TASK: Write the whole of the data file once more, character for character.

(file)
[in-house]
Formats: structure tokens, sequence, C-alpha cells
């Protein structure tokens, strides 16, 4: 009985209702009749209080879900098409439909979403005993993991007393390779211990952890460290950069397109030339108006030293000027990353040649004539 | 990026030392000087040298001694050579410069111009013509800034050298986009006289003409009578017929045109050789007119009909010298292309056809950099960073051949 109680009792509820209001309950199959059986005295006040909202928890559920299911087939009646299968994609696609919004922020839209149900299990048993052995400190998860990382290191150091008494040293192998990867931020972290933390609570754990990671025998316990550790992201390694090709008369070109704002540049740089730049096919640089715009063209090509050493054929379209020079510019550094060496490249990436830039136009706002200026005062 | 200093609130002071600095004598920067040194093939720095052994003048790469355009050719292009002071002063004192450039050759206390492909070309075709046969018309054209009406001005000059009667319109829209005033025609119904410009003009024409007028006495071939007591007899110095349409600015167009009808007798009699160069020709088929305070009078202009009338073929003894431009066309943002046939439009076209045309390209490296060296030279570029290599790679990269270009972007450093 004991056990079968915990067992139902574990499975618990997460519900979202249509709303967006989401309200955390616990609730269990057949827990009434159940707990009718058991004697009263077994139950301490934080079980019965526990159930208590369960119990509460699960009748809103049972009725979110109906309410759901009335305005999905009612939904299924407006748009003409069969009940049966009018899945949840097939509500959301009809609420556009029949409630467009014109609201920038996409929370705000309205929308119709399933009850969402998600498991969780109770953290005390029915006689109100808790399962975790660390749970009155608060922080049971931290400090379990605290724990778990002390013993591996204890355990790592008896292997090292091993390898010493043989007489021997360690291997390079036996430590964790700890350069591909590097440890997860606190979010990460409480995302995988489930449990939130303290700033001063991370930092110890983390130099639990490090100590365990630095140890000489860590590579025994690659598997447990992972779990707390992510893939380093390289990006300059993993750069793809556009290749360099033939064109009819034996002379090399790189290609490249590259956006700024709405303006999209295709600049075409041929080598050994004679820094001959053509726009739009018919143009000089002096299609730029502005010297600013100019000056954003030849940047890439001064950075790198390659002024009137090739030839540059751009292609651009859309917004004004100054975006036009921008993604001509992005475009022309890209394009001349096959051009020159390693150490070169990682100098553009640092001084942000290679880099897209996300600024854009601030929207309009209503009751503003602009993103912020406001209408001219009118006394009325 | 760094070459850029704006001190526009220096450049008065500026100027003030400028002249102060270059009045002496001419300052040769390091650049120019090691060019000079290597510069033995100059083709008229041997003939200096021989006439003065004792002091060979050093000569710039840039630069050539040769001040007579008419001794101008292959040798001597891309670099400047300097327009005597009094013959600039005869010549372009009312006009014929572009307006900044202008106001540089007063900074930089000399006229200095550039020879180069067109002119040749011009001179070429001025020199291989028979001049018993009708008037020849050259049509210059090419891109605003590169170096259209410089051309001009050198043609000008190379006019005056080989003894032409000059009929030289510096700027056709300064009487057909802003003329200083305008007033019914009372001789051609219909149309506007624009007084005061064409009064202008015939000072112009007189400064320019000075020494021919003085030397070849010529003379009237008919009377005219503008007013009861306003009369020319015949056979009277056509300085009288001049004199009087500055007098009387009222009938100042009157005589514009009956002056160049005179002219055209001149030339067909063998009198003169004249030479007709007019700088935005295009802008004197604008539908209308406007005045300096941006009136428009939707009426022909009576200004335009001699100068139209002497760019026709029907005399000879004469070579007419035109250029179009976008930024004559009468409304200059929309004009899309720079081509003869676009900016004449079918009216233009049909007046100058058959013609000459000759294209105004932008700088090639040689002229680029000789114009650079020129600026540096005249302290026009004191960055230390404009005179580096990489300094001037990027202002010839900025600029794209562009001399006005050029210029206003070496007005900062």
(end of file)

[in-house]
Formats: structure tokens, sequence, C-alpha cells
């Protein structure tokens, strides 16, 4: 009985209702009749209080879900098409439909979403005993993991007393390779211990952890460290950069397109030339108006030293000027990353040649004539 | 990026030392000087040298001694050579410069111009013509800034050298986009006289003409009578017929045109050789007119009909010298292309056809950099960073051949 109680009792509820209001309950199959059986005295006040909202928890559920299911087939009646299968994609696609919004922020839209149900299990048993052995400190998860990382290191150091008494040293192998990867931020972290933390609570754990990671025998316990550790992201390694090709008369070109704002540049740089730049096919640089715009063209090509050493054929379209020079510019550094060496490249990436830039136009706002200026005062 | 200093609130002071600095004598920067040194093939720095052994003048790469355009050719292009002071002063004192450039050759206390492909070309075709046969018309054209009406001005000059009667319109829209005033025609119904410009003009024409007028006495071939007591007899110095349409600015167009009808007798009699160069020709088929305070009078202009009338073929003894431009066309943002046939439009076209045309390209490296060296030279570029290599790679990269270009972007450093 004991056990079968915990067992139902574990499975618990997460519900979202249509709303967006989401309200955390616990609730269990057949827990009434159940707990009718058991004697009263077994139950301490934080079980019965526990159930208590369960119990509460699960009748809103049972009725979110109906309410759901009335305005999905009612939904299924407006748009003409069969009940049966009018899945949840097939509500959301009809609420556009029949409630467009014109609201920038996409929370705000309205929308119709399933009850969402998600498991969780109770953290005390029915006689109100808790399962975790660390749970009155608060922080049971931290400090379990605290724990778990002390013993591996204890355990790592008896292997090292091993390898010493043989007489021997360690291997390079036996430590964790700890350069591909590097440890997860606190979010990460409480995302995988489930449990939130303290700033001063991370930092110890983390130099639990490090100590365990630095140890000489860590590579025994690659598997447990992972779990707390992510893939380093390289990006300059993993750069793809556009290749360099033939064109009819034996002379090399790189290609490249590259956006700024709405303006999209295709600049075409041929080598050994004679820094001959053509726009739009018919143009000089002096299609730029502005010297600013100019000056954003030849940047890439001064950075790198390659002024009137090739030839540059751009292609651009859309917004004004100054975006036009921008993604001509992005475009022309890209394009001349096959051009020159390693150490070169990682100098553009640092001084942000290679880099897209996300600024854009601030929207309009209503009751503003602009993103912020406001209408001219009118006394009325 | 760094070459850029704006001190526009220096450049008065500026100027003030400028002249102060270059009045002496001419300052040769390091650049120019090691060019000079290597510069033995100059083709008229041997003939200096021989006439003065004792002091060979050093000569710039840039630069050539040769001040007579008419001794101008292959040798001597891309670099400047300097327009005597009094013959600039005869010549372009009312006009014929572009307006900044202008106001540089007063900074930089000399006229200095550039020879180069067109002119040749011009001179070429001025020199291989028979001049018993009708008037020849050259049509210059090419891109605003590169170096259209410089051309001009050198043609000008190379006019005056080989003894032409000059009929030289510096700027056709300064009487057909802003003329200083305008007033019914009372001789051609219909149309506007624009007084005061064409009064202008015939000072112009007189400064320019000075020494021919003085030397070849010529003379009237008919009377005219503008007013009861306003009369020319015949056979009277056509300085009288001049004199009087500055007098009387009222009938100042009157005589514009009956002056160049005179002219055209001149030339067909063998009198003169004249030479007709007019700088935005295009802008004197604008539908209308406007005045300096941006009136428009939707009426022909009576200004335009001699100068139209002497760019026709029907005399000879004469070579007419035109250029179009976008930024004559009468409304200059929309004009899309720079081509003869676009900016004449079918009216233009049909007046100058058959013609000459000759294209105004932008700088090639040689002229680029000789114009650079020129600026540096005249302290026009004191960055230390404009005179580096990489300094001037990027202002010839900025600029794209562009001399006005050029210029206003070496007005900062």